In a way the bundles of pork we have available now are variation of "pigpooling" I suppose. We have split up a whole hog into approximately 17 bundles that offer a fairly equal variety of cuts. This way a customer who does not have the freezer space for a half or whole can still get in on the action. So far we have been able to sell a decent about of the bundles, but we still have more for sale ... if you are interested in purchasing a bundle just check out this post and shoot me an e-mail.

Now that I have the sales pitch out of the way (I have to do these every once-in-a-while since we are trying to run a business) I do want to say that I think "cowpooling", "pigpooling", "gardenpooling", or even "small-grainpooling" is the way to go. For too long we have been moving away from communities of people that can depend on each other and share with each other. I have a feeling that in too many neighborhoods these days when you come up a cup of sugar short you just head to the store instead of stopping at the neighbors house ... I know that I'm guilty of that.

Sharing a cow or pig or garden share with your neighbors and friends is a great way to get good food ... have a connection with your neighbors/friends ... support local farmers ... and, know where your food is coming from!

Wednesday, November 18, 2009

Everywhere You Look ... Mud!

It feels like it has rained for about 36 straight hours (or more). It has not been a downpour, but it has been a steady and cold rain that has amounted to a bit over an inch I believe. With all of this rain our farm has turned into one big mud puddle. In fact, I think mud puddle might not even be the right word at times because in most places the water just sits on top of the ground not really even soaking in to make mud!

The above picture is what are farm looks like basically if we receive any measurable amount of rain. The moisture just doesn't soak into the ground and will either run off or evaporate. I'm sure I'm exaggerating a little bit, but that's what it seems like. And, we I'm out doing chores and walking through these puddles I understand just how far we have to go on this farm to get the soil fertility up to a level that is really beneficial.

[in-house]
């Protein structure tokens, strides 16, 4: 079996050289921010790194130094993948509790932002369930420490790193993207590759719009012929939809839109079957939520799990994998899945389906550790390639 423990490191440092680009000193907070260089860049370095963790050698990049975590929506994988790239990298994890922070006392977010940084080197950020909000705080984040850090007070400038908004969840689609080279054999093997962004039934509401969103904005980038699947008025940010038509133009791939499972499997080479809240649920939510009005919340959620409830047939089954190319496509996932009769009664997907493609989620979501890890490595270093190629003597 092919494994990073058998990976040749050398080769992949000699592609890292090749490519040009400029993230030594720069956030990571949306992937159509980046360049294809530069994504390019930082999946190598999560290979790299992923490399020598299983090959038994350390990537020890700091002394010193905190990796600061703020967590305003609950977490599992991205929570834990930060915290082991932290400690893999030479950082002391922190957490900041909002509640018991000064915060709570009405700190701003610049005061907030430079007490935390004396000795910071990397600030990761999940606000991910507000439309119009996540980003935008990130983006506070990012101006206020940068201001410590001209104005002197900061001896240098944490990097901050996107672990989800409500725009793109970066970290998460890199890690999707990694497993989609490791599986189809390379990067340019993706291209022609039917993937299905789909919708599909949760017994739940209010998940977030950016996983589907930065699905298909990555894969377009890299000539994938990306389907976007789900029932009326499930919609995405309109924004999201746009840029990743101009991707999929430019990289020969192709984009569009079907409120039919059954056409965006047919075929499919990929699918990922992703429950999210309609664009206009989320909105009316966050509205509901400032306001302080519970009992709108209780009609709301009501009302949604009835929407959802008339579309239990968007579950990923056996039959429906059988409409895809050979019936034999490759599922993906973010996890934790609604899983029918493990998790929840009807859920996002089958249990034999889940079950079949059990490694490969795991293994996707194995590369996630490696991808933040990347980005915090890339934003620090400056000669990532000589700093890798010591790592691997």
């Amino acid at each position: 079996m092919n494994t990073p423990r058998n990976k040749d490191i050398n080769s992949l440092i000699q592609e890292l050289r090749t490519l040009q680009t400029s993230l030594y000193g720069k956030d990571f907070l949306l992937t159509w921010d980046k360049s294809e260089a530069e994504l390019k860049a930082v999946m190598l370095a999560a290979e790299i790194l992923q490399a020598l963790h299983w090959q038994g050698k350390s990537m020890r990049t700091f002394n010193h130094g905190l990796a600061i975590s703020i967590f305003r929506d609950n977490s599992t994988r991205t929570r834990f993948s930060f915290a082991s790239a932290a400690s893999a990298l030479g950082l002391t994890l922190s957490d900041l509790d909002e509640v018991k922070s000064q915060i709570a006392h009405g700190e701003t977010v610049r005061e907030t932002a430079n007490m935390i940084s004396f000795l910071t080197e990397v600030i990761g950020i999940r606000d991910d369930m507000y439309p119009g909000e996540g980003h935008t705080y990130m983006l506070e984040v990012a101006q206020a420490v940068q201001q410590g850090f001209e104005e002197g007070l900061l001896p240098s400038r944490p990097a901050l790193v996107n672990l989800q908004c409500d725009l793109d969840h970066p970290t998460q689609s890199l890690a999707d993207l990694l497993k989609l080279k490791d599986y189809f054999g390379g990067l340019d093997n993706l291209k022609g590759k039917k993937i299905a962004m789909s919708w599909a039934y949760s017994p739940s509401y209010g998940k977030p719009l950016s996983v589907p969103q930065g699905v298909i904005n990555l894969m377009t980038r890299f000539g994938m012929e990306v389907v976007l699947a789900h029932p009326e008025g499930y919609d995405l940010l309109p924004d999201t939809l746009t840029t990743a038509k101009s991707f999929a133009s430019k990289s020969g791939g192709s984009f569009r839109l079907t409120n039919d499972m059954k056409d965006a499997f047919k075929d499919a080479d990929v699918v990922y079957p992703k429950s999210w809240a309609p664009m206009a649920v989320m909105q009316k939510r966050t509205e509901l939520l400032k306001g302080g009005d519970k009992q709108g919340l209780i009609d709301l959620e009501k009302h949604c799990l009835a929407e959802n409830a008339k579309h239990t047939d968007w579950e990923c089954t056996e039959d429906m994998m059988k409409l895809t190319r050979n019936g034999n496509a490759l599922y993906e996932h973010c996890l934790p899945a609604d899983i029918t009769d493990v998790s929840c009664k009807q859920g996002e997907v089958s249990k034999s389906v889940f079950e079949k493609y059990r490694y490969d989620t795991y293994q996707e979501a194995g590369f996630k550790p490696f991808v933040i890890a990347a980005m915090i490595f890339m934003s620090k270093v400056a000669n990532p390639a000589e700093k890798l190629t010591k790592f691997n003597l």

I am encouraged though when I hear success stories of farmers and farms that were able to build healthy soils. I know Joel Salatin likes to write about how his farm used to be sparsely covered in grasses, but after rotational grazing and giving back to the ground instead of just taking it is like a whole different farm. So, do any of you have any other encouraging stories like that so I don't get down every time it rains on the farm?

Tuesday, November 17, 2009

New Hog Confinement Video

Here is the headline from FoxNews.com yesterday :: "Undercover Video Shows Pig Farm Employees Allegedly Abusing Pigs". The first lines from the article read, "A disturbing video released exclusively to Fox News by the animal rights group Mercy for Animals (MFA) shows a string of alleged abuses at one of the nation's largest pig farms, including footage of employees picking up baby pigs and tossing them like footballs." And, then there is this video...



My response to the video ... Honestly, my response was just indifference. Not that I thought that everything that was going on at that farm was acceptable, but I have seen these undercover videos before and the response is usually the same. Most people are usually horrified, the company is horrified that the practices are happening and vow to take care of it, media focuses on it for a days news cycle, and then everyone goes out and purchases pork from the supermarket. That is the American response to so many horrific things we see in the media. It impacts us a moment, and then we move on.

No, the animal "mishandling" (that was the word they used) that was going on in this video was not the most upsetting thing for me. In my mind the most upsetting thing was the answer that the folks of Mercy for Animals came up with. Their answer ... cut pork out of your diet. How about this for an answer ... seek out a local farm that raises their pigs as pigs not production units and continue to eat great pork!

In fact (time for a shameless plug) we have bundles of pork available for sale right now. Our pigs were raised outside in the fresh air with access to water, feed (an all vegetarian diet for them so that should make Mercy for Animals happy), and of course dirt/mud. So, instead of cutting pork out of your diet I suggest just changing your purchase point ... (end shameless plug)